(2.4a)
\begin{aligned}& \frac{1-\mu}{1+\mu}\alpha_{k}\bigl[g\bigl( \tilde{y}^{k}\bigr)-B^{\top}\tilde{\lambda }^{k}\bigr] + S\bigl[\bigl(y-y^{k}\bigr) + \mu\bigl(y^{k} - Y_{k}^{2} y^{-1}\bigr)\bigr] = 0, \end{aligned}
(2.4b)
\begin{aligned}& \lambda^{k+1} = \lambda^{k} - \frac{1-\mu}{1+\mu}\alpha_{k} H \bigl(A \tilde{x}^{k} + B \tilde{y}^{k} - b\bigr), \end{aligned}
(2.4c)
where
\begin{aligned}& \alpha_{k}={\frac{\varphi_{k}}{\Vert d_{k}\Vert _{G}^{2}}}, \end{aligned}
(2.5)
\begin{aligned}& \varphi_{k}:= \bigl\Vert x^{k} - \tilde{x}^{k}\bigr\Vert _{R}^{2}+ \bigl\Vert y^{k} -\tilde{y}^{k}\bigr\Vert _{S}^{2}+ \bigl\Vert \lambda^{k} -\lambda^{k+1}\bigr\Vert _{H^{-1}}^{2}+\bigl(w^{k}- \tilde{w}^{k} \bigr)^{\top}\xi^{k}, \end{aligned}
(2.6)
and
$$d_{k}:=w^{k}- \tilde{w}^{k} +G^{-1}\xi^{k}.$$
(2.7)
The new iterate $$w^{k+1}(\tau_{k})=(x^{k+1},y^{k+1},\lambda^{k+1})$$ is given by
$$w^{k+1}(\tau_{k})=\rho w^{k}+(1- \rho)P_{\mathcal{W}} \bigl[w^{k}-\tau_{k} d'_{k} \bigr], \quad\rho\in(0,1),$$
(2.8)
where
$$d'_{k}:=w^{k}-\bar{w}^{k}.$$
(2.9)
Set $$k:= k + 1$$ and go to Step 1.

$$\tau_{k}$$ is a positive scalar.

How to choose a suitable step length $$\tau_{k}$$ to force convergence will be discussed later.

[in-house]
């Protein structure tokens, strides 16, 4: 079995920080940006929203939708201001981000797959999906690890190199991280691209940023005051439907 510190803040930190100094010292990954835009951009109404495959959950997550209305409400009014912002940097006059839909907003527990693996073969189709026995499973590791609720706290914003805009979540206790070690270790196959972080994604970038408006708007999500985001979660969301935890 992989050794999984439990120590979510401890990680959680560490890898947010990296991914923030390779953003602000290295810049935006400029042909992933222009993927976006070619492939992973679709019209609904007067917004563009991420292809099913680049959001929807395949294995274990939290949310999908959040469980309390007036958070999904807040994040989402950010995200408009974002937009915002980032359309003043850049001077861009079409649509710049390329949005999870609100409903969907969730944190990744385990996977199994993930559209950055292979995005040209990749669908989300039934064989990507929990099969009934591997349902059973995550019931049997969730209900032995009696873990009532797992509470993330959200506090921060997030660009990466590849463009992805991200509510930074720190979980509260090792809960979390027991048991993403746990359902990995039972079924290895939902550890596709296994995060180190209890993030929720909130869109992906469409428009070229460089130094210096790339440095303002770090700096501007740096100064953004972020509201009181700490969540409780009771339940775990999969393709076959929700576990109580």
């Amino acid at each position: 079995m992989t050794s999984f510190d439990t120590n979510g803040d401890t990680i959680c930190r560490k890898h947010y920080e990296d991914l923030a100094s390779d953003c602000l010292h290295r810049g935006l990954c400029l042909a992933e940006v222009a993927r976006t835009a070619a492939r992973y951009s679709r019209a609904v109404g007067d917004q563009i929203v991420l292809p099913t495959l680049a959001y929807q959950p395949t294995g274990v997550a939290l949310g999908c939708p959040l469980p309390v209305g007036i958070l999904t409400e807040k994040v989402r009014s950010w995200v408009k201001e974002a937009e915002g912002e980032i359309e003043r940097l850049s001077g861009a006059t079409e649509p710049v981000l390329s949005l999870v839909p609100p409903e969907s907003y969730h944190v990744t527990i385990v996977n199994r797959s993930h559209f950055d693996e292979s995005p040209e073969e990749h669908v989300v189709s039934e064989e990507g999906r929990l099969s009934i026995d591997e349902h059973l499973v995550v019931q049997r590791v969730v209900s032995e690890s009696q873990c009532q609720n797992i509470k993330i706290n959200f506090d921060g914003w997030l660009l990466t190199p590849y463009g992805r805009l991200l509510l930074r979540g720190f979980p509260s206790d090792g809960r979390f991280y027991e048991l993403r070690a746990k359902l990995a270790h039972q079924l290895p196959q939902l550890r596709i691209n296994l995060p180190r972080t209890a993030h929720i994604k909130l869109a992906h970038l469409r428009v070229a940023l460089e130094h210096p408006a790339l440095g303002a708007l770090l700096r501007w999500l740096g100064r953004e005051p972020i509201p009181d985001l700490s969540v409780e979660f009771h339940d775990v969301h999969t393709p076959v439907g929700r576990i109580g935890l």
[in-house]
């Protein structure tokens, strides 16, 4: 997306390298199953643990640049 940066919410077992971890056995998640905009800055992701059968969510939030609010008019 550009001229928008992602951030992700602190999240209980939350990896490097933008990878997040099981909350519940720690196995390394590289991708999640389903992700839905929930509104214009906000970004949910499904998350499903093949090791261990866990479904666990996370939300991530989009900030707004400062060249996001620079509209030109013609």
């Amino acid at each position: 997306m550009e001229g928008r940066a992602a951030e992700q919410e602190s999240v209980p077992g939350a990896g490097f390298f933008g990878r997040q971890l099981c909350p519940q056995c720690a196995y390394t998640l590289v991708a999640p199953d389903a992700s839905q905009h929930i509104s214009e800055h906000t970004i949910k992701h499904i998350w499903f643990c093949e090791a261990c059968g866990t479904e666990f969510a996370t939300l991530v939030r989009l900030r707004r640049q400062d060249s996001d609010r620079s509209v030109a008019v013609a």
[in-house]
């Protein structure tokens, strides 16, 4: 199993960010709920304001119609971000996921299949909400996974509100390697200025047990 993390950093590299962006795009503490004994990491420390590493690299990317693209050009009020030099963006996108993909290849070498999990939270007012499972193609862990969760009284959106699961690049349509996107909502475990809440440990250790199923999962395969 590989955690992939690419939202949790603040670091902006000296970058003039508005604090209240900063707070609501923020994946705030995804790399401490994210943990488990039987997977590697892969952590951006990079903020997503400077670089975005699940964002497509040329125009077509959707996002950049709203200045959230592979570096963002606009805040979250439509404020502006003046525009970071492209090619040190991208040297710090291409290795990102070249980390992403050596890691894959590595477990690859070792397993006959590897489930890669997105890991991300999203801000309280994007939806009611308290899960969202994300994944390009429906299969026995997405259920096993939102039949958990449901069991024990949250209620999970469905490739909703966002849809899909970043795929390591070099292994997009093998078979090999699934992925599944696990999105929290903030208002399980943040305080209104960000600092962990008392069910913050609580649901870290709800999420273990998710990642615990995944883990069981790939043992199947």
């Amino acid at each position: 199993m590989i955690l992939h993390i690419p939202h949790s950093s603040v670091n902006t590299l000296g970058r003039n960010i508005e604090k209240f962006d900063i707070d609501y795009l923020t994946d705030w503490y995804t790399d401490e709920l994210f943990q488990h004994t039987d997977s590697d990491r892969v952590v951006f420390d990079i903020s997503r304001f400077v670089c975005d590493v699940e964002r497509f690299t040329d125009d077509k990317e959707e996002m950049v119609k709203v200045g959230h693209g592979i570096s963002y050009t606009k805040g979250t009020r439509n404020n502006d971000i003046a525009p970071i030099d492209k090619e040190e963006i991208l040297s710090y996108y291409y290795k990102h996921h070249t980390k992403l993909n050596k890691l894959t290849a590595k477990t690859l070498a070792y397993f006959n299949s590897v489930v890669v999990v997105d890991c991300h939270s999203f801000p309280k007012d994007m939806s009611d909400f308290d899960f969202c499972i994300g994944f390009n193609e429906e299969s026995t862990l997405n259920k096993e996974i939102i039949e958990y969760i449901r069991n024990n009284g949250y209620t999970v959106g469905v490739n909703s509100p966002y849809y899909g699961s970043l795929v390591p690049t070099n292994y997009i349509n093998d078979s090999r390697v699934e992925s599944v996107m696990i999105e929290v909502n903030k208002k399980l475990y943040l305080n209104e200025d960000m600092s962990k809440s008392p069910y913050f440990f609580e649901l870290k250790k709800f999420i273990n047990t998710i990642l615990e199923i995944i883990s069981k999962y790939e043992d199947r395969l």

### Theorem 2.1

[1]

For given $$w^{k}=(x^{k}, y^{k},\lambda^{k}) \in\mathcal{R}_{++}^{n} \times \mathcal{R}_{++}^{m}\times{ \mathcal{R}}^{l}$$, let $$\bar{w}^{k}=(\bar{x}^{k},\bar{y}^{k},\bar{\lambda}^{k})$$ be generated by (2.4a)-(2.4c). Then for any $$w^{*}=(x^{*}, y^{*}, \lambda^{*}) \in{ \mathcal{W}}^{*}$$, we have
\begin{aligned} \bigl\Vert w^{k} - w^{*}\bigr\Vert _{G}^{2}- \bigl\Vert \bar{w}^{k}- w^{*}\bigr\Vert _{G}^{2} \geq\frac{1-\mu}{1+\mu }\Phi(\alpha_{k}), \end{aligned}
(2.10)
where
$$\Phi(\alpha_{k}):=2\alpha_{k} \varphi_{k}-\alpha_{k}^{2}\Vert d_{k} \Vert ^{2}_{G}.$$
(2.11)

### Theorem 2.2

[1]

For given $$w^{k}\in\mathcal{R}_{++}^{n} \times\mathcal{R}_{++}^{m}\times {\mathcal{R}}^{l}$$, let $$\tilde{w}^{k}$$ be generated by (1.7b)-(1.7c), then we have the following: